Health

  1. Habitual coffee drinkers really do wake up and smell the coffee

    Regular coffee drinkers can sniff out even tiny amounts of coffee and are faster at recognising the aroma, compared to non-coffee drinkers, new research has found. Habitual coffee drinkers are not just more sensitive to the odour of coffee and faster to identify it, but the more they craved coffee, the better their ability to smell it became. It is the first time evidence has been found to prove coffee addicts are more sensitive to the smell of coffee. The results could open the door to...
  2. Drug use by state-2019 stats

    Drug abuse has a long and storied history in the United States, and we’ve been “at war” with it since 1971 under the Nixon administration. But no matter who is in office, the federal drug budget continues to increase. It’s moved from $23.8 billion in 2013 to over $27.7 billion in 2018. The current administration seems to be taking a hardline approach to drug use. In addition to the issue of drugs crossing the border from Mexico, President Donald Trump has been focused especially on the...
  3. Study: Half of Schizophrenia Diagnoses May Be Wrong

    In a small study of patients referred to the Johns Hopkins Early Psychosis Intervention Clinic (EPIC), Johns Hopkins Medicine researchers report that about half the people referred to the clinic with a schizophrenia diagnosis didn't actually have schizophrenia. Schizophrenia is a chronic, severe and disabling disorder marked by disordered thinking, feelings and behavior. People who reported hearing voices or having anxiety were the ones more likely to be misdiagnosed. In a report of the...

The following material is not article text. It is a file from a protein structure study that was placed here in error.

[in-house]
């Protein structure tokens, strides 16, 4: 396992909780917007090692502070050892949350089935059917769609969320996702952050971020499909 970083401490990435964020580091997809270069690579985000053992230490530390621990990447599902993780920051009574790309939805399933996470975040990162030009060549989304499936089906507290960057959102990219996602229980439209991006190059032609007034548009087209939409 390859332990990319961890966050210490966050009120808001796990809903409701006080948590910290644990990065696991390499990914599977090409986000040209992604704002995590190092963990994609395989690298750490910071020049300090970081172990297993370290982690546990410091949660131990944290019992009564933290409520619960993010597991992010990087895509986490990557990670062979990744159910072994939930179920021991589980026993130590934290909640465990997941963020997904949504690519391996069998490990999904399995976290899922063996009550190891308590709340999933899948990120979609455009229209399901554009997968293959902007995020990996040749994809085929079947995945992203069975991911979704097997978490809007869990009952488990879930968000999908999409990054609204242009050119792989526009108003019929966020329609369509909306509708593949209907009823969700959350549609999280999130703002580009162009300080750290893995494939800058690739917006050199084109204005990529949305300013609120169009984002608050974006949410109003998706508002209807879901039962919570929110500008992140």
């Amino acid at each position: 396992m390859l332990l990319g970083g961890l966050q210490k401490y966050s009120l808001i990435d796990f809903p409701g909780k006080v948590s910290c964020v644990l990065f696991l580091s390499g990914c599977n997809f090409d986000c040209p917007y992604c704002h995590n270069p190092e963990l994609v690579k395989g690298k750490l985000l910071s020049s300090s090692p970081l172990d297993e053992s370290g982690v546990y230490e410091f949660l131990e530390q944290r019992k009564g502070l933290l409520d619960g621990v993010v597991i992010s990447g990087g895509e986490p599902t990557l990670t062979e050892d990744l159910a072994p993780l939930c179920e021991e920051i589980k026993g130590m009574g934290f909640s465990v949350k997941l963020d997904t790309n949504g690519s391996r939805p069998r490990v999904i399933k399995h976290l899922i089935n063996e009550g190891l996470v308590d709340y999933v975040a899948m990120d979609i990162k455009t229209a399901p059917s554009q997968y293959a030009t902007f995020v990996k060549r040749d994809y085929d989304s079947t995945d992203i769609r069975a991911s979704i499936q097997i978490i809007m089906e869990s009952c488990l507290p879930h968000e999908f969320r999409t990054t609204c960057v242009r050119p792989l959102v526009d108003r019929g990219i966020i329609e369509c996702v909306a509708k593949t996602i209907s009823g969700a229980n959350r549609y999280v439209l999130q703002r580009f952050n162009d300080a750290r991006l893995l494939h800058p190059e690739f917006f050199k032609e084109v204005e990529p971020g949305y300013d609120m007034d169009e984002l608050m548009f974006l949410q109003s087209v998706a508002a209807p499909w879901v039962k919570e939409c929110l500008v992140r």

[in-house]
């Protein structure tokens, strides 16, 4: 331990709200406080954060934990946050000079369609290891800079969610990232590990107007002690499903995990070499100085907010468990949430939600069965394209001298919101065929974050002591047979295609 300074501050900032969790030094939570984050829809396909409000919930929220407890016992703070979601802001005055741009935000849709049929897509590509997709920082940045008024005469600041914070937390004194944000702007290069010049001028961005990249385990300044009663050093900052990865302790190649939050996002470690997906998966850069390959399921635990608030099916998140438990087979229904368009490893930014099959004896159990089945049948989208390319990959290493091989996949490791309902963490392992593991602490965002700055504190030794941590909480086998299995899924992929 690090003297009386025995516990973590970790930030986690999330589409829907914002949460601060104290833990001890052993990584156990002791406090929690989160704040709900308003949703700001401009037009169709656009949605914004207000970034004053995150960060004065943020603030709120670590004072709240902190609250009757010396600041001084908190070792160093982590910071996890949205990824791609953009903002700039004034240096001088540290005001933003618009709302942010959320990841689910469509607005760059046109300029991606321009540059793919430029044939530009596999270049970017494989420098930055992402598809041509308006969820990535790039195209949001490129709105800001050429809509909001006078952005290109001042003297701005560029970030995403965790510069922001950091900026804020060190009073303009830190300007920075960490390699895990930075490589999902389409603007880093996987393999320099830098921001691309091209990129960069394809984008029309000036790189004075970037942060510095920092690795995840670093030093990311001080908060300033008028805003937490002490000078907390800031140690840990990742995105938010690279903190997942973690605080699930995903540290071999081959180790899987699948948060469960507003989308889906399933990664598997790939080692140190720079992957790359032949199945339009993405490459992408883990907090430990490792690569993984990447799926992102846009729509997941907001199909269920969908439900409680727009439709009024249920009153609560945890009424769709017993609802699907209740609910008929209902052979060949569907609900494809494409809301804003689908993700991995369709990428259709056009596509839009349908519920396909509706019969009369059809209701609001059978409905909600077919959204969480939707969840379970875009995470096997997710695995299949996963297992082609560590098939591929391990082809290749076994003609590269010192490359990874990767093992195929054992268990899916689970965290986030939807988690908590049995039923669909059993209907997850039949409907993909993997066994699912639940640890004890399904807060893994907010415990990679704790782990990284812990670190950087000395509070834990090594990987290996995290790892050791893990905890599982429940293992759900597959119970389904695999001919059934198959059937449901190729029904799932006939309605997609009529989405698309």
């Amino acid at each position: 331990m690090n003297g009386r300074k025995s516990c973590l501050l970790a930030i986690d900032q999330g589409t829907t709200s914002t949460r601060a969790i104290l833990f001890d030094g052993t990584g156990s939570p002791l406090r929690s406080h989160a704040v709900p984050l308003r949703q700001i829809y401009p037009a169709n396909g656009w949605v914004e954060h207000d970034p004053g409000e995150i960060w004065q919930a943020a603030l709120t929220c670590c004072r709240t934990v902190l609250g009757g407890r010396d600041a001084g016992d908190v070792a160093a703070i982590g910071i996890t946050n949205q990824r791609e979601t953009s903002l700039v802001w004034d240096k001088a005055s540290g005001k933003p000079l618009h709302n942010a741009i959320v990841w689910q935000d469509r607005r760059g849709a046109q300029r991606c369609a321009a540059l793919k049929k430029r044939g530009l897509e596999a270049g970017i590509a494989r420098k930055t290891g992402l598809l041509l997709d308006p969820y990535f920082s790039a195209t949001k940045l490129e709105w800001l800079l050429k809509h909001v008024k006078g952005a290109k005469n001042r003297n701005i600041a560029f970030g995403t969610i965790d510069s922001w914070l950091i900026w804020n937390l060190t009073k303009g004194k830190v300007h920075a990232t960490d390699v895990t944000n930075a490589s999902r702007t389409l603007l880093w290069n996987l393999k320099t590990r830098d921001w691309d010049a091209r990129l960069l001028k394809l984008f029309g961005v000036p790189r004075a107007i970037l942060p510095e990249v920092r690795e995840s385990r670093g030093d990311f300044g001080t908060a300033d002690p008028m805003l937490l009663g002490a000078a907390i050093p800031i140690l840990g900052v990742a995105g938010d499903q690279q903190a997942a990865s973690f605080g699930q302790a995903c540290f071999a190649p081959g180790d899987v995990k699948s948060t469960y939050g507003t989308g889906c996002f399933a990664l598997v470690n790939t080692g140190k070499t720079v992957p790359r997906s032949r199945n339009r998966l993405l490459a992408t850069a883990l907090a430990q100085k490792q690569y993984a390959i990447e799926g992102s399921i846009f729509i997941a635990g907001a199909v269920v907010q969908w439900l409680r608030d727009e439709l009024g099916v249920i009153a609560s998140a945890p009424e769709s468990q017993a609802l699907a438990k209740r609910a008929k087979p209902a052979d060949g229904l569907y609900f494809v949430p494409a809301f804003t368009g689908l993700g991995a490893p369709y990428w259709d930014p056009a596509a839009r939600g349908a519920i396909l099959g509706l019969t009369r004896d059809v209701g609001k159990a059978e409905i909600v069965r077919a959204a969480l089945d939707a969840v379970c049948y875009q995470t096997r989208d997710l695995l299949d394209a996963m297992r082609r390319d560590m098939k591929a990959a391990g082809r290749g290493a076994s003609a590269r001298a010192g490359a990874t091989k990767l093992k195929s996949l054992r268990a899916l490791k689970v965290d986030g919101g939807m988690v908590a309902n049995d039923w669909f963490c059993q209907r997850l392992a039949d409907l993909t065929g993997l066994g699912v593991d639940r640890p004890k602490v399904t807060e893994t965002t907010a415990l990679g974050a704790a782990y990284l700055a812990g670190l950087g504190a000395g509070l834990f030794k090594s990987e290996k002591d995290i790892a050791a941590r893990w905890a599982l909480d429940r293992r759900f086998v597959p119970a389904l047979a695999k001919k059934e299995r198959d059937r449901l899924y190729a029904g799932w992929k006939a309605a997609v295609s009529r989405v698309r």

4. Cannabis-based medicine may reduce seizures for children with difficult-to-treat epilepsy

    Taking a pharmaceutical formulation of cannabidiol, a cannabis-based medicine, cut seizures nearly in half for children with a rare and severe type of epilepsy called Dravet syndrome, according to a phase 3 study released today that will be presented at the American Academy of Neurology's 71st Annual Meeting in Philadelphia, May 4 to 10, 2019. Dravet syndrome, which starts in infancy, can lead to intellectual disability and frequent, prolonged seizures. Cannabidiol is derived from marijuana...
  5. Prescription drugs pregabalin and gabapentin have been reclassified – but it won’t stop problem use

    Gabapentin and pregabalin, two widely used prescription drugs, are now subject to increased controls in the UK, which means they are now reclassified as class C controlled substances. These drugs are licensed to treat epilepsy, anxiety, peripheral and neuropathic pain (pain caused by damage or injury to the nerves), but they are known to produce feelings of euphoria, calmness and relaxation. It is this mixed profile of effects that has contributed to their wide use. But these drugs can...